Making the Most of a Minimal Budget. Contact me at: or on Twitter: @skintsailor

Tuesday, 27 September 2016

Cut Price Chandlers

First off, let me explain where my idea is coming from. After you buy a car it needs maintaining. Now to maintain that car you have two options: You can buy parts from a dealer, or you can buy unbranded parts from a motor factor. The unbranded parts are of a decent standard, they do the job and they are safe. The paint finish may not be as good as the original (but that doesn't matter on a suspension arm, for example) and quite often come out of the same factory. Most people buy non-original shock absorbers. Some prefer to by branded aftermarket shocks, like Monroe, Koni or Spax and in some cases they can be of a better specification than standard.

Lets stick with the shock absorber analogy as we transfer to boats. You buy a Ford car, it will have Ford branded shock absorbers fitted. They are the original equipment, but the manufacturer may not make them, they may buy the shock absorbers in from a reputable manufacturer. When they wear out you may buy the Ford branded part from a dealer, but more likely you may buy a branded non-Ford part, or a completely unbranded part from a motor factor. All three types will do the job they are supposed to do safely. The Ford part and the unbranded part may even be made in the same factory, it's just cheaper because it doesn't have the brand stamped on it..

A boat may be supplied with Harken blocks for instance. When the blocks wear out you may fit the same Harken Block, or you may fit a Ronstan or Barton one instead. What you don't get in the boaty world is the budget equivalent part.

So there appears to be a niche in the market for decent, low cost parts supply, like a motor factors, but for a boat. A Primark of the seas, where low cost parts are sourced and sold. It's even easier than a motor factor because you don't have to stock parts for each model of boat. One cleat will fit many boats, for instance.

Somebody somewhere in the world must be making such parts, all it takes is someone to go out and source them.



  1. Mark, you really do make a very good point. The price of boat gear is absolutely ridiculous. I recently renovated a NZ Class Starling sailing dinghy. The little Harken cam cleats and the turning blocks for the sail controls cost me well over NZ$500, (more than I paid for the little yacht on TradeMe) and the cam cleats were only the budget ones. This is why I always go to 'Stanley Marine' which is a local second hand marine chandlery.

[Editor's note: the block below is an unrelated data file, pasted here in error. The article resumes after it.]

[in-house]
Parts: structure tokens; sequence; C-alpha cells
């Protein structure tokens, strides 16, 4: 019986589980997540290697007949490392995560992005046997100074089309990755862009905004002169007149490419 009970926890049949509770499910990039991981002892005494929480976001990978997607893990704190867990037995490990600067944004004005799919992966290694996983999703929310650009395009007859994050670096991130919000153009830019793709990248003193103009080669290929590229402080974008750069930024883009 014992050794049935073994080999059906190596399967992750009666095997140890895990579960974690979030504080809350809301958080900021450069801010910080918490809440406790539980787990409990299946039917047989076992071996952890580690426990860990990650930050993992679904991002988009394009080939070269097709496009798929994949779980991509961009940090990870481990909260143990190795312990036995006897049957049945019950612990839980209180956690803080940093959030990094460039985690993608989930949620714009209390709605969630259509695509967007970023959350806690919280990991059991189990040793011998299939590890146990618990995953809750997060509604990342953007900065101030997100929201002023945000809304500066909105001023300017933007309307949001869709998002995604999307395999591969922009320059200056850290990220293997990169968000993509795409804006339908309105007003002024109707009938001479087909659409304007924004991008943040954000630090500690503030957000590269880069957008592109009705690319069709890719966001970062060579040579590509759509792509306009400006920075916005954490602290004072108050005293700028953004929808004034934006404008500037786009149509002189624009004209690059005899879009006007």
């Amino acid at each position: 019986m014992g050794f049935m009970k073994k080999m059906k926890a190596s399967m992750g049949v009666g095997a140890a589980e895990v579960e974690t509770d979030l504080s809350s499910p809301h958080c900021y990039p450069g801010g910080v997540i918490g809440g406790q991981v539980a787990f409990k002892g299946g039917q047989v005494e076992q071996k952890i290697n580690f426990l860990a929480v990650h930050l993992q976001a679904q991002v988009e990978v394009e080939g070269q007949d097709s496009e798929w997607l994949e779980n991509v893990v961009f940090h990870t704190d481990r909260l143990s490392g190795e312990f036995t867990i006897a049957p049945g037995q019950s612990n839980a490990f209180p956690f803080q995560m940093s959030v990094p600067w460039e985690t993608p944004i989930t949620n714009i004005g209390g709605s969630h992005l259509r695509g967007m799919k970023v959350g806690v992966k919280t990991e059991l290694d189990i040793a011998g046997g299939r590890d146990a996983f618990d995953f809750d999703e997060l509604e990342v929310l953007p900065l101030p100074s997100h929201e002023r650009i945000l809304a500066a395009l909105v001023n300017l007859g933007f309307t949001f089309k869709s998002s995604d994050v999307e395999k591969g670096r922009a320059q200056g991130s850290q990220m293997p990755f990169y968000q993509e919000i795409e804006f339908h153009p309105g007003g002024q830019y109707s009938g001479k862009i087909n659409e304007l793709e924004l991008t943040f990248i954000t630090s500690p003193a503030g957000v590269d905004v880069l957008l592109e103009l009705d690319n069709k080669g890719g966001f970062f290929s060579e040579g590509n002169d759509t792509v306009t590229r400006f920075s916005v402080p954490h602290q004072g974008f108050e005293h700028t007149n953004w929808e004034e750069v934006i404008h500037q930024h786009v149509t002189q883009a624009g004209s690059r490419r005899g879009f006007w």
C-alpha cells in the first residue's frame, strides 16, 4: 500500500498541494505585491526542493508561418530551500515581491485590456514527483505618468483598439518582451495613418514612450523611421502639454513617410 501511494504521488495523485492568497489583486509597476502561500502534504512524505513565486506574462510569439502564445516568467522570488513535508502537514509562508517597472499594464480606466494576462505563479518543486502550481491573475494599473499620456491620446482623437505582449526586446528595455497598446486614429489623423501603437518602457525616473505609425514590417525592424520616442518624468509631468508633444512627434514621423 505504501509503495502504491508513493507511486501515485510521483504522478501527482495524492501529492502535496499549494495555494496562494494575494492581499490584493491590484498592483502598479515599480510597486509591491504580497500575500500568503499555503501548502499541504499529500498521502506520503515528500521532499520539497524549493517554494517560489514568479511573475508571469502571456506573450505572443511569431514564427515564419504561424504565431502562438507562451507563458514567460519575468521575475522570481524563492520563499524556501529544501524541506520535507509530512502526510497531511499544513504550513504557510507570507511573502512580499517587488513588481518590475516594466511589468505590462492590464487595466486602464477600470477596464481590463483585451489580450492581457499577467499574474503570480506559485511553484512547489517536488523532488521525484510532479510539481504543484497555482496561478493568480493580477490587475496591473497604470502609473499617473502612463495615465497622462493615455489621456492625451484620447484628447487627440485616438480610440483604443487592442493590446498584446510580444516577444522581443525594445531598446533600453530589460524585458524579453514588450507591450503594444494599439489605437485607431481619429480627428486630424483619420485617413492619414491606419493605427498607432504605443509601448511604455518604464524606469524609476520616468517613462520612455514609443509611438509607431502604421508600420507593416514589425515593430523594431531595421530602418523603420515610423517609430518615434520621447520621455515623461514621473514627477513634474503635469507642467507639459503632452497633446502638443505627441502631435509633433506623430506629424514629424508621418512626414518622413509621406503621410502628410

2. Mark, you have a very good point as always!
    I do wonder how much of this is made the the far east and how long it will be before they start selling on ebay?
    But unfortunately I also suspect that the market size is much smaller that the knock off electronics market and that maintaining production quality of something like a cam cleat is quite difficult.
    However, there are bargains to be found, especially when it comes to things like LED's and Nav Lights, Solar panels etc.
    Loving your blog BTW!

  3. Alden, I work for a company that sells parts for MX-5 sports cars. We get a lot of orders from New Zealand, I assume because of high import duty on that kind of item.

    Boaty bits must attract similar duty if they are that expensive! A second hand chandlery seems a good idea. The chandlery barge in Southampton is supposed to have used bits. I really need to pay them a visit and have a look.

    David, I've used eBay for cheap Chinese bits like my voltage monitor, my solar charge controller and my LED cabin lights. But things like blocks, pulleys etc. don't seem to be available.

  4. Mark, I totally agree.
    Last year I was in a fishery co-op in Co. Donegal. They sold all the stuff for fishing trawlers, lobster fishermen etc. I was delighted to find stainless steel shackles for a € 1 each, when the same item was € 10 in a sailing chandlers in Dublin. Put the stamp of "Marine" on anything and you can multiply the price.
    I will search for an online equivalent.


  5. Jim, it just would be nice not to feel like a cash-cow for chandlers. I know they have to make some markup to compensate for the low volumes, but most of the time it feels like taking the biscuit. I just want kit that works, I don't need stuff that has been fitted to yachts that circle the globe.